Of couse, there are many youth-run literary journals that are made up of a diverse volunteer staff of writers passionate about featuring all voices, but these journals have the disadvantage of being newly formed and not as well known. Someone would look more favourably at a writer who has been published in a literary journal they know of than a literary journal that is unheard of.


Secondly, writers need to improve their craft by attending course and programs. Contrary to popular belief, writers are not already “born” with a large amount of writing ability, and many celebrated authors attained success due to years of toiling behind the scenes. Teen writers can apply for prestigious writing programmes, writing courses, or find writing mentors who can give them constructive criticism and cheer them on through the ups and downs. The troubling fact is, these resources are not accessible to everyone. Writing programs often require expensive course fees. Recently, a teen writer friend told me she wanted to apply for Adroit Journal’s Summer Mentorship Program (its cost is about US $300). When I remarked that the fees were extremely pricey, she replied that she aimed for this program because it was actually one of the cheaper options on the market! Yes, financial help is available for those who need it, but the majority of applicants do not need this help or qualify for it. Some programs also center around a certain geographical location. Young writers who do not live in places with a large writing community often face disadvantages in securing opportunities. Luckily, in the present, Covid-19 has moved everything online, and virtual writing programs are more accessible to writers in all parts of the world.


Writing mentors are a crucial part of the writing journey. You can’t just randomly “get” a mentor, especially an experienced one. Conventionally, you find a writing mentor either through a mentorship program like the one stated above, or through networking. A lot of this industry is about who you know, and for writers in marginalised groups, it’s much harder to cultivate connections from scratch.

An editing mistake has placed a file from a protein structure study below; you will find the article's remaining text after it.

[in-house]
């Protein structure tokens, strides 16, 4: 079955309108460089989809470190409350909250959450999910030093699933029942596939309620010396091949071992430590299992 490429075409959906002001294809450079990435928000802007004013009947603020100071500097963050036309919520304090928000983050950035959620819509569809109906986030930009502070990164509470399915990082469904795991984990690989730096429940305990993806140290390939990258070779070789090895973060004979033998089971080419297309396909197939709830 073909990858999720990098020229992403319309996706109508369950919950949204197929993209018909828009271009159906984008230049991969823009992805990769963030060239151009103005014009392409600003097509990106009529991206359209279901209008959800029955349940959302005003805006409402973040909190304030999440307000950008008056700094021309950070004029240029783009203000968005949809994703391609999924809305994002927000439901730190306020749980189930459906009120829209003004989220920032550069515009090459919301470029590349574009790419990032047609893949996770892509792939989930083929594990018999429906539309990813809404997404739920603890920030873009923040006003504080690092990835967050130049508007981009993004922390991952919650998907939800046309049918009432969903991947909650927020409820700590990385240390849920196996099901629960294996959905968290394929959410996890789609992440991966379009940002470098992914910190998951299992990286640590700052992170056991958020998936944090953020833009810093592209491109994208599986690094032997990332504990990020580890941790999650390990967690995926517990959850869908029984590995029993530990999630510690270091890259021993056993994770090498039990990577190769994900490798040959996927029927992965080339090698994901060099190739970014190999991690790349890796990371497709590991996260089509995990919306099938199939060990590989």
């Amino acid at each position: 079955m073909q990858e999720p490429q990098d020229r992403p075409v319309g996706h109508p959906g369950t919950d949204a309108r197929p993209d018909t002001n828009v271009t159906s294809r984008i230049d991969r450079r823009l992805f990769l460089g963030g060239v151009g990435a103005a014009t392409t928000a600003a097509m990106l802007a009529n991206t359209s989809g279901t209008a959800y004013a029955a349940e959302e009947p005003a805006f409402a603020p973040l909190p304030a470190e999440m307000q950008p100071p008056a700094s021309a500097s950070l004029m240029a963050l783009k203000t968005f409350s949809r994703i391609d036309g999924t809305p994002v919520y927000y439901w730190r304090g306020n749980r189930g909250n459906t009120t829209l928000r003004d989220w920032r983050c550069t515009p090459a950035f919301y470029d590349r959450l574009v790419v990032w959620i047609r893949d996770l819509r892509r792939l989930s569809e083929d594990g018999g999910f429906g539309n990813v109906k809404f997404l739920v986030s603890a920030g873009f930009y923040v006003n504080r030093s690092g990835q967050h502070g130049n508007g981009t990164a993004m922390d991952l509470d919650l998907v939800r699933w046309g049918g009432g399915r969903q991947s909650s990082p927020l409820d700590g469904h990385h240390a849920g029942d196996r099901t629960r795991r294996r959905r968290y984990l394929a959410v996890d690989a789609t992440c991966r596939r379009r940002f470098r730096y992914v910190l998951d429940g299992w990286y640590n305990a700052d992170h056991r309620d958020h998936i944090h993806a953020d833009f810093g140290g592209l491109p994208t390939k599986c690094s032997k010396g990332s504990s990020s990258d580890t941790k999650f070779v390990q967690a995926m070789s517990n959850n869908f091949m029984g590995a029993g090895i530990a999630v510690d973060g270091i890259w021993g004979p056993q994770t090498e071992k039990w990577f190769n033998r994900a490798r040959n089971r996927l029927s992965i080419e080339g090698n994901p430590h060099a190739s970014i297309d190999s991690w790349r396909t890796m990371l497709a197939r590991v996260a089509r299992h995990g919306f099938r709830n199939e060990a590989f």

Finally, writers need to have a supportive environment which allows them to reach for the stars. Some young writers are lucky enough to be born in well-off families with supportive parents. Their family members may even be writers themselves! The probability of marginalised writers having a supportive environment is lower. Marginalised writers are more likely to come from low-income backgrounds, and less likely to be told by others around them that writing is an “actual” career they can embark on. They are less likely to be admitted into better schools with more resources that can encourage students to pursue their passions, such as having writing teachers or a school literary journal. You can see in prestigious writing programs for teenagers that the writers who are admitted are often academically excellent students coming from top schools, and are very likely to graduate from top colleges in the future. Not all writers are top students, and being good at academics or being in a comfortable school environment shouldn’t be a requirement to writing success.


How can we fix this problem? We need more resources and opportunities that are free and accessible for all writers, regardless of their background or identity. For example, The Young Writers Initiative offers free services to young writers and volunteer opportunities for young writers to gain experience. (https://tywi.org)


If you are a young writer feeling disheartened, remember this: the most important ingredient of writing success is grit. Even if the odds are stacked against us, if we persevere and stick to the path, we shall one day have success of our own.